Now if you ask most people, they would probably say I have no business participating in a weight loss competition. What people don't realize is as someone who works out one to two hours a day during the season, when winter sets in and training levels decrease, extra weight can creep on regardless how "fit" or "thin" I might look. My weight after holidays and two weeks off from working out had climbed to 17 lbs over my low weight from this past season! That's 17 lbs that I know I can loose.

Around this same time, I also signed up for the Suntrust National Marathon in March, a week following our final weigh in for the Biggest Looser. So combine training for a marathon or lots of running, with loosing weight. Those two things go together like two peas in a pod!

We're one week into our Biggest Looser competition. For this first week, I just went back to training like I should be for a marathon and cut down on the food a bit. I knew the first few pounds would come off easily. I weighed in Sunday evening following a 2 hour run in the snow. I was shocked to see I had lost around 9 pounds and was even more shocked to see the email to the club the following day with me in the lead amongst the guys! Does that count as a race? Can I shave now? Hmm, I suppose that was just a mile marker... I'm that guy who takes off on a mad dash for the first mile, gets his moment in the spotlight, only to fade when the Kenyans blow by him...

Friday, January 1, 2010

2009, the Year in Review...

2009, The Year in Review...

Another year has come and gone. It's been an interesting year. Hard to decide athletically if it was a successful year or not! Overall, I had a great year, lots of great experiences, but many of the highlights from 2009 aren't from races...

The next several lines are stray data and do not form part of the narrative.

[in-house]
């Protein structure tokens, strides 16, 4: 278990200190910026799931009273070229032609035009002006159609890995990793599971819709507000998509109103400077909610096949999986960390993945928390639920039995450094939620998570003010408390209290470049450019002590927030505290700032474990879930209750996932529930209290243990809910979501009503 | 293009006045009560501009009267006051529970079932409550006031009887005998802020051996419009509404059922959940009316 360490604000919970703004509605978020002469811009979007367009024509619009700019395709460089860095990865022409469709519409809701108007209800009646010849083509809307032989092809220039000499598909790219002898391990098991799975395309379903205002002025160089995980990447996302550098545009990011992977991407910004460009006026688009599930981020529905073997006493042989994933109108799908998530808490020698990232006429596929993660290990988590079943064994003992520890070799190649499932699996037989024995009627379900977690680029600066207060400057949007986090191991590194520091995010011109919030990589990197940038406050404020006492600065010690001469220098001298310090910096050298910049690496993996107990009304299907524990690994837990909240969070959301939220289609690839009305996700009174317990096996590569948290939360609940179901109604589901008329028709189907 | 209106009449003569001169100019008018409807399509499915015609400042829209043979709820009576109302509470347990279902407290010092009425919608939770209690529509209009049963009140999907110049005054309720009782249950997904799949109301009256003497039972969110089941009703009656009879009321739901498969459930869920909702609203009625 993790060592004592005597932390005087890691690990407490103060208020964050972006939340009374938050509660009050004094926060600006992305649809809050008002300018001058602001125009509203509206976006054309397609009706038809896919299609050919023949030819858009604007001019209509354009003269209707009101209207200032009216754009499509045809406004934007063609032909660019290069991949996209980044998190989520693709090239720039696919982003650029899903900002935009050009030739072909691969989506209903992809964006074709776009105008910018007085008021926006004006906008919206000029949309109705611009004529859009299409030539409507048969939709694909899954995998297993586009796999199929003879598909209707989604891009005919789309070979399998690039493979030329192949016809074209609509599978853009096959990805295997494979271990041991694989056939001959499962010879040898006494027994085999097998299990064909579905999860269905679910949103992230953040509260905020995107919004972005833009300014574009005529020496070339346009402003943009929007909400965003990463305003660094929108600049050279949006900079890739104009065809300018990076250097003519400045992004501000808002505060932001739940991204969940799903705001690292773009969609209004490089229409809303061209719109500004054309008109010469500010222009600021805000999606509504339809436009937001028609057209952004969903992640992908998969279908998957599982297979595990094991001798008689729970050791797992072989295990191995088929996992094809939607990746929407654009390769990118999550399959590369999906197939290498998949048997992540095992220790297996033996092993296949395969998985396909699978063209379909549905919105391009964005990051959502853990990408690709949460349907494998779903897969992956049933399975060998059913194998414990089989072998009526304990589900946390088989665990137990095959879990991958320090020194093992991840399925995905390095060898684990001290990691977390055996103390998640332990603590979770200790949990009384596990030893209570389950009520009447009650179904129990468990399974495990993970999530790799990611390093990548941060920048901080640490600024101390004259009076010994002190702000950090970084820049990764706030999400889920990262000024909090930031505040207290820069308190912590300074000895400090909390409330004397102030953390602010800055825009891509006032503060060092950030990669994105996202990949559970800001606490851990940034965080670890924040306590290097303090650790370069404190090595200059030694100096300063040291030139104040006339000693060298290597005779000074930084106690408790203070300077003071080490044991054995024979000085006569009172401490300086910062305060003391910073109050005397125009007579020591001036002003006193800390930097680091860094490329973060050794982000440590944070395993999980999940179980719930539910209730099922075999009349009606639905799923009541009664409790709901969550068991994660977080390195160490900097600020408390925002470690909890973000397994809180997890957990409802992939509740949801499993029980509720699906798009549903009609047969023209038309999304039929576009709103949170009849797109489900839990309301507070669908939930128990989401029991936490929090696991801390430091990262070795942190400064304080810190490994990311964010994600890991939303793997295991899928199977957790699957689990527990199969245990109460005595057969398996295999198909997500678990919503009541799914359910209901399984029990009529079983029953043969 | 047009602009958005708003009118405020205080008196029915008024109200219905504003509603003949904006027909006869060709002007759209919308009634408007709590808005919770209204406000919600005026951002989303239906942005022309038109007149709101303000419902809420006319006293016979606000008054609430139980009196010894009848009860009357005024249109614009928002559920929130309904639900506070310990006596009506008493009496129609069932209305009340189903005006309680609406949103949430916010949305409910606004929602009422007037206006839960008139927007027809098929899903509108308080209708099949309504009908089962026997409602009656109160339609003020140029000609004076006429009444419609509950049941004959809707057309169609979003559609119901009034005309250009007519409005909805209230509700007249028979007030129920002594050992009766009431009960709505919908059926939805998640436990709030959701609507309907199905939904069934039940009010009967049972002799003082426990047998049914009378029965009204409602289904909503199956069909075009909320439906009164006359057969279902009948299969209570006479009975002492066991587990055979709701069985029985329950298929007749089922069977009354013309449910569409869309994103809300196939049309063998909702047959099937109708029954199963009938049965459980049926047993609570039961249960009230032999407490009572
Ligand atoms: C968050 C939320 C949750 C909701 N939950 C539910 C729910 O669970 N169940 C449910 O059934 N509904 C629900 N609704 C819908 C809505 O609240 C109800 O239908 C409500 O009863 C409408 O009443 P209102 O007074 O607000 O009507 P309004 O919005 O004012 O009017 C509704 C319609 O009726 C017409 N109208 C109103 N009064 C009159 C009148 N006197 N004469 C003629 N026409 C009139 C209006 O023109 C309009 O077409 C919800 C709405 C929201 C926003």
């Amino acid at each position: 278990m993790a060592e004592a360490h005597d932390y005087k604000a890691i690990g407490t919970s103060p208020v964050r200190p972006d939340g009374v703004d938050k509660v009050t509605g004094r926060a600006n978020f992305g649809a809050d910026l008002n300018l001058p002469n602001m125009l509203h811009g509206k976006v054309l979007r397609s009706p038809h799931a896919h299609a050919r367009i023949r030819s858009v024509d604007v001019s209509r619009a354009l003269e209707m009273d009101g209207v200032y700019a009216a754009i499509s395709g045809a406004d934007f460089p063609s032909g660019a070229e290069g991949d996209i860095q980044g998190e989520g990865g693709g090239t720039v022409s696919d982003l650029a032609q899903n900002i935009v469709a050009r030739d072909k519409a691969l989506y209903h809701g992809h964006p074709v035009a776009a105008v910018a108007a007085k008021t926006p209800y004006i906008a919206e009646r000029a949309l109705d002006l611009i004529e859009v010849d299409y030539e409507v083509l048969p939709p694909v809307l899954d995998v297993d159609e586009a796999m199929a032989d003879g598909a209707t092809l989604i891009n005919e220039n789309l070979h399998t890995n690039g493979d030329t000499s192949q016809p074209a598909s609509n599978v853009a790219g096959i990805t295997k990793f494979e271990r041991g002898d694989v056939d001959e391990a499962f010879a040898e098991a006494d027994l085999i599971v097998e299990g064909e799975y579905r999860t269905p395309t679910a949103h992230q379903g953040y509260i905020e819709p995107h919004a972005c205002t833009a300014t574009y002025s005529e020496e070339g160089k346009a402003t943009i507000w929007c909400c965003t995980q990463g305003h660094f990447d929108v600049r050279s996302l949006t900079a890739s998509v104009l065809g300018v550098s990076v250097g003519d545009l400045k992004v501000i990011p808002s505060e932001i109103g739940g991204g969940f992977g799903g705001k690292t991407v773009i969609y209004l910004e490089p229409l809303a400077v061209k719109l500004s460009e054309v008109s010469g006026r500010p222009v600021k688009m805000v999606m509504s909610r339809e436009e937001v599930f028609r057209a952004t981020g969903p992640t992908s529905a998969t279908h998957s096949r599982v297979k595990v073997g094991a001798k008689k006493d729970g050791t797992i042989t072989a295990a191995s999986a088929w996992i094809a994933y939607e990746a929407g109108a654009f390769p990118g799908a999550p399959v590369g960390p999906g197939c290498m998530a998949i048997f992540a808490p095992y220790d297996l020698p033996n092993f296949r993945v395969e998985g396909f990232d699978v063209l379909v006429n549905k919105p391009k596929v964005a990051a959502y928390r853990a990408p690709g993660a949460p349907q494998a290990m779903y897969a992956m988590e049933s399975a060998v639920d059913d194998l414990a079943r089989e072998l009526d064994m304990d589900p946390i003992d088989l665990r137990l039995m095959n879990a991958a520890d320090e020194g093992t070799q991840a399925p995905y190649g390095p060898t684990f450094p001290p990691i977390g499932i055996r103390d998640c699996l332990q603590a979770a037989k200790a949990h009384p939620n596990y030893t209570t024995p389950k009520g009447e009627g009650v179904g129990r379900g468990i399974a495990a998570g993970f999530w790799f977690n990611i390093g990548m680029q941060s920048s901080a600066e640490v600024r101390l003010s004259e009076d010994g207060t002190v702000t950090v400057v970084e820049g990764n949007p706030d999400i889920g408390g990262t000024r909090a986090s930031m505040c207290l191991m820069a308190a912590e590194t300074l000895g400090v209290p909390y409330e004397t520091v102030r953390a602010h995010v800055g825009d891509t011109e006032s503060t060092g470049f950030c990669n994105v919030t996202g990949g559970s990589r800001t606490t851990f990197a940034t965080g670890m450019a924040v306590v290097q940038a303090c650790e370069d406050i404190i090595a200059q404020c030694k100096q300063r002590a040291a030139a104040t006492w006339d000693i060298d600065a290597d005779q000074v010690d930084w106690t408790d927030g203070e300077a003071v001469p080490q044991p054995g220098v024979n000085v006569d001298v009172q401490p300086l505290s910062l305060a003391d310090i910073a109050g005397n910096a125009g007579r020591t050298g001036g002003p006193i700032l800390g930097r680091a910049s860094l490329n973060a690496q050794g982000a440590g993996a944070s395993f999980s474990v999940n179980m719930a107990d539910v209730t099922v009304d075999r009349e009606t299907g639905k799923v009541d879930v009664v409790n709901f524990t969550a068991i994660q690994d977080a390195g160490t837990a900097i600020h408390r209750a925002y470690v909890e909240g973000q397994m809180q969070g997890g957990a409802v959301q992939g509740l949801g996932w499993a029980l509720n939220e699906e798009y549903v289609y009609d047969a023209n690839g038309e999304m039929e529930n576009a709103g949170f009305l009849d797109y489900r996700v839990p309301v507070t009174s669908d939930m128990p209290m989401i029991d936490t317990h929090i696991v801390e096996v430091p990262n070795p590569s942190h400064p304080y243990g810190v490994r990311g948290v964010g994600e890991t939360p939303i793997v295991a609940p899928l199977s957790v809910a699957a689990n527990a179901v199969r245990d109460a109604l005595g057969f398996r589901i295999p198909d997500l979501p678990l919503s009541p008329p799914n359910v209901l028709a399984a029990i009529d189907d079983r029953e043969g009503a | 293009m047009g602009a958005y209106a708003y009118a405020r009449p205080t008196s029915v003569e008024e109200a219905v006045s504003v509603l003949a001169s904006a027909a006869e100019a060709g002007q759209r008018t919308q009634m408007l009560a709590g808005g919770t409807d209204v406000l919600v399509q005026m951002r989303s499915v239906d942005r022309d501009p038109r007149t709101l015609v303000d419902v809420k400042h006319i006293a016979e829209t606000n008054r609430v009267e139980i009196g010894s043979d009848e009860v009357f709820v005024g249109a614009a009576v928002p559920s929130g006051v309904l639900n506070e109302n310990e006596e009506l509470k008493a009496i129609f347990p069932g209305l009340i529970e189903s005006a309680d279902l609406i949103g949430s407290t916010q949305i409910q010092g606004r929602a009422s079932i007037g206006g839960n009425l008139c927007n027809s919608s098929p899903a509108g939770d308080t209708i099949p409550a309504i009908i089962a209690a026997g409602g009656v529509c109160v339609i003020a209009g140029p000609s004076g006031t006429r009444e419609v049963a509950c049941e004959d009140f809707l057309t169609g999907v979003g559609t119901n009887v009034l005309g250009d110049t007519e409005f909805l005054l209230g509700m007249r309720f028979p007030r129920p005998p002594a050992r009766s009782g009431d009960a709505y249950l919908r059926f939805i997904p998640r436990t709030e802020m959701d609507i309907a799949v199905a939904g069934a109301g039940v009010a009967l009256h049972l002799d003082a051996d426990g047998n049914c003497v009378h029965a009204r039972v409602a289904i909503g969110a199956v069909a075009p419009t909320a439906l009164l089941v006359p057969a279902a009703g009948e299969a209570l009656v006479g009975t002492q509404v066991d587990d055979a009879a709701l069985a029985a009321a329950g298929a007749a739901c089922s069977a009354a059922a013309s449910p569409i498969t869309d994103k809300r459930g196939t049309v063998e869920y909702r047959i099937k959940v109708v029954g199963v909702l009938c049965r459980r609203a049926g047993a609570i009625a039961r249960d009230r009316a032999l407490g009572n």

The year began living in an unfinished house and ended the same. However, at this time last year I did not have a functional kitchen but rather was in the process of hanging the cabinets. While I failed to finish the interior of the house, I made great progress and for the most part have enjoyed the process. Well, enjoyed might be stretching the truth... It has been a rewarding experience and I have learned a lot in the process. I've documented the whole process through pictures here:

Two months into the year, I was able to get my house re-appraised at $40,000 which was double the purchase price from 9 months earlier. This allowed me to get a fixed home equity loan and pay off the credit cards I had purchased the house with. This also freed me up financially to take a trip to Indonesia to visit my sister and her family where they were living as missionaries. The trip to Indonesia was definitely the highlight of the year and included two 100+ mile bike rides with my brother-in-law while there. Bike riding in a foreign country has to be one of the best ways to see the country!

Taking Shelter from the Rain in Indonesia

Despite the bike riding while in Indonesia, I returned in relative poor physical fitness and was sick for a week on top of that. So once the multisport season started up with Max Trax Duathlon, I wasn't nearly ready for it and decided all I could do was hope to race myself into shape. This included a spur of the moment decision to sign up for and race the Duathlon National Championships in Richmond VA. In late April I headed out there with my friend Delbert Marriott. It was a fun trip; however neither of us did well as we ended up racing in 100+ degree weather which was a heat wave, especially in April! Nevertheless, it helped jumpstart my fitness and I had some decent race performances in the following months.

What I would consider my highlight race of the year was the Republic Tiger Triathlon in mid August. I ended up placing 5th overall but what makes me consider it my best race was that I came within 32 seconds of beating Jay Orr, my Ultramax Series Championships rival! I started the swim directly behind Jay, caught him in the pool, and came out of T1 ahead of him. He caught and dropped me shortly into the bike, but I dug deep, caught back up, and ended up coming into T2 within seconds of him. I managed to beat him out of T2, but within less than half a mile he had caught me back and ended up pulling away from me a mile or so into the run. Jay would end up winning the Ultramax Series while I ended up second, for the third year in a row!

The lowlight race of the year would have to be Rockbridge Revenge. A nice little headfirst dive into a log resulting in a tooth through my lower lip and 10 stitches!

BoldRockbridge Revenge 2009

2009 was a great year, here are some random pictures of my year (note, I like to have a little fun at times...)